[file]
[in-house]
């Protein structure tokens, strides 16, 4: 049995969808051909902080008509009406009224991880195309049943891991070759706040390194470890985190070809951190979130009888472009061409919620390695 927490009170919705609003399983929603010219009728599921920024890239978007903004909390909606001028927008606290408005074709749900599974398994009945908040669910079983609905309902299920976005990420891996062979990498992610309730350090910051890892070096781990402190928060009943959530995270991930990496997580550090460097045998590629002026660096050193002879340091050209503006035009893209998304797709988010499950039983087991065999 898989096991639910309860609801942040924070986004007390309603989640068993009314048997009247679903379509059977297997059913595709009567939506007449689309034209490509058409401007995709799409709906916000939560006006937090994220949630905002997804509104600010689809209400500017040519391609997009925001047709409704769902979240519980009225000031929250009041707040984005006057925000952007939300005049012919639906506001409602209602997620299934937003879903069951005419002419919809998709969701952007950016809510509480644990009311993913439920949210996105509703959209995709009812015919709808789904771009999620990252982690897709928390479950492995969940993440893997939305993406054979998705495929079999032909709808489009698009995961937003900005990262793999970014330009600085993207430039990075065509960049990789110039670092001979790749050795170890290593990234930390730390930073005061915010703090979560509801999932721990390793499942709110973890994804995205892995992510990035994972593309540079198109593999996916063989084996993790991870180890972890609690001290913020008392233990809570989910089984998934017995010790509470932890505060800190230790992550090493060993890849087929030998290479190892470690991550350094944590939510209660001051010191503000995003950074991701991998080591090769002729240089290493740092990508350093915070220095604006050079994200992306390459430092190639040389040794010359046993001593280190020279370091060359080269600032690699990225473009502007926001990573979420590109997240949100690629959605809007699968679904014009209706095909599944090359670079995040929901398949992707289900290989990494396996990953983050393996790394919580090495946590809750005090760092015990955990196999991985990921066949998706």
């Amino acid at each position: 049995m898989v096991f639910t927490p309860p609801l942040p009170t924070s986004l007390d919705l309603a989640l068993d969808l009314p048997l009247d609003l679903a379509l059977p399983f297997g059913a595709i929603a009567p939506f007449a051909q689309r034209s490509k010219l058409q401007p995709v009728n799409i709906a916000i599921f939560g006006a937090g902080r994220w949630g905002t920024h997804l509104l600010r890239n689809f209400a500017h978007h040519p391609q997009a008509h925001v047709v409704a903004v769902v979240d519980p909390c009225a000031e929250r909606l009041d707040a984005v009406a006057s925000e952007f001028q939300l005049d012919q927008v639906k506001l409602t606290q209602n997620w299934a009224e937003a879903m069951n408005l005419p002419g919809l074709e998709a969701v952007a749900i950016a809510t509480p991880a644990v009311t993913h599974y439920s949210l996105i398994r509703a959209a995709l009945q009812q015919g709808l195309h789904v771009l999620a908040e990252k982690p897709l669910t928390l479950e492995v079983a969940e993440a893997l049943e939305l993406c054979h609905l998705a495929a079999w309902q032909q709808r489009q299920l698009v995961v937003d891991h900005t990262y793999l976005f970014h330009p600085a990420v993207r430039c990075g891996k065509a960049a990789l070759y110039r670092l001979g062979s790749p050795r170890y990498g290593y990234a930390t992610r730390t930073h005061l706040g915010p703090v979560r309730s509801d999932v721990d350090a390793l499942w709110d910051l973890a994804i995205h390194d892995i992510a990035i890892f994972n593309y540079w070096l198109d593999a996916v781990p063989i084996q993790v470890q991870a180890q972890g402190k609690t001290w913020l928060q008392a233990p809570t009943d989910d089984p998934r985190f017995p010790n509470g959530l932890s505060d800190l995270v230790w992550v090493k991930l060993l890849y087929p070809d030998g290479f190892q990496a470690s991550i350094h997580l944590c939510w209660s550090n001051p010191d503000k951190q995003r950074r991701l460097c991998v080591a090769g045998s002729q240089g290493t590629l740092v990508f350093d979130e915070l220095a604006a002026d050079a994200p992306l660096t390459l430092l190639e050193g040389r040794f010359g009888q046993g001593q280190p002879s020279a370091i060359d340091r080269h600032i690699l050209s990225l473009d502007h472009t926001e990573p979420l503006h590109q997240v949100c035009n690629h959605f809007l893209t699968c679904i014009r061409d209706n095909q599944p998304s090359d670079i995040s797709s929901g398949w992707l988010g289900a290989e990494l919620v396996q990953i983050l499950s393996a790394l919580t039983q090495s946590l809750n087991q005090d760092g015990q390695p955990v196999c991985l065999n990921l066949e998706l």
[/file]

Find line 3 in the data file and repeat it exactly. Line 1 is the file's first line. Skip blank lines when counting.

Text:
């Amino acid at each position: 049995m898989v096991f639910t927490p309860p609801l942040p009170t924070s986004l007390d919705l309603a989640l068993d969808l009314p048997l009247d609003l679903a379509l059977p399983f297997g059913a595709i929603a009567p939506f007449a051909q689309r034209s490509k010219l058409q401007p995709v009728n799409i709906a916000i599921f939560g006006a937090g902080r994220w949630g905002t920024h997804l509104l600010r890239n689809f209400a500017h978007h040519p391609q997009a008509h925001v047709v409704a903004v769902v979240d519980p909390c009225a000031e929250r909606l009041d707040a984005v009406a006057s925000e952007f001028q939300l005049d012919q927008v639906k506001l409602t606290q209602n997620w299934a009224e937003a879903m069951n408005l005419p002419g919809l074709e998709a969701v952007a749900i950016a809510t509480p991880a644990v009311t993913h599974y439920s949210l996105i398994r509703a959209a995709l009945q009812q015919g709808l195309h789904v771009l999620a908040e990252k982690p897709l669910t928390l479950e492995v079983a969940e993440a893997l049943e939305l993406c054979h609905l998705a495929a079999w309902q032909q709808r489009q299920l698009v995961v937003d891991h900005t990262y793999l976005f970014h330009p600085a990420v993207r430039c990075g891996k065509a960049a990789l070759y110039r670092l001979g062979s790749p050795r170890y990498g290593y990234a930390t992610r730390t930073h005061l706040g915010p703090v979560r309730s509801d999932v721990d350090a390793l499942w709110d910051l973890a994804i995205h390194d892995i992510a990035i890892f994972n593309y540079w070096l198109d593999a996916v781990p063989i084996q993790v470890q991870a180890q972890g402190k609690t001290w913020l928060q008392a233990p809570t009943d989910d089984p998934r985190f017995p010790n509470g959530l932890s505060d800190l995270v230790w992550v090493k991930l060993l890849y087929p070809d030998g290479f190892q990496a470690s991550i350094h997580l944590c939510w209660s550090n001051p010191d503000k951190q995003r950074r991701l460097c991998v080591a090769g045998s002729q240089g290493t590629l740092v990508f350093d979130e915070l220095a604006a002026d050079a994200p992306l660096t390459l430092l190639e050193g040389r040794f010359g009888q046993g001593q280190p002879s020279a370091i060359d340091r080269h600032i690699l050209s990225l473009d502007h472009t926001e990573p979420l503006h590109q997240v949100c035009n690629h959605f809007l893209t699968c679904i014009r061409d209706n095909q599944p998304s090359d670079i995040s797709s929901g398949w992707l988010g289900a290989e990494l919620v396996q990953i983050l499950s393996a790394l919580t039983q090495s946590l809750n087991q005090d760092g015990q390695p955990v196999c991985l065999n990921l066949e998706l």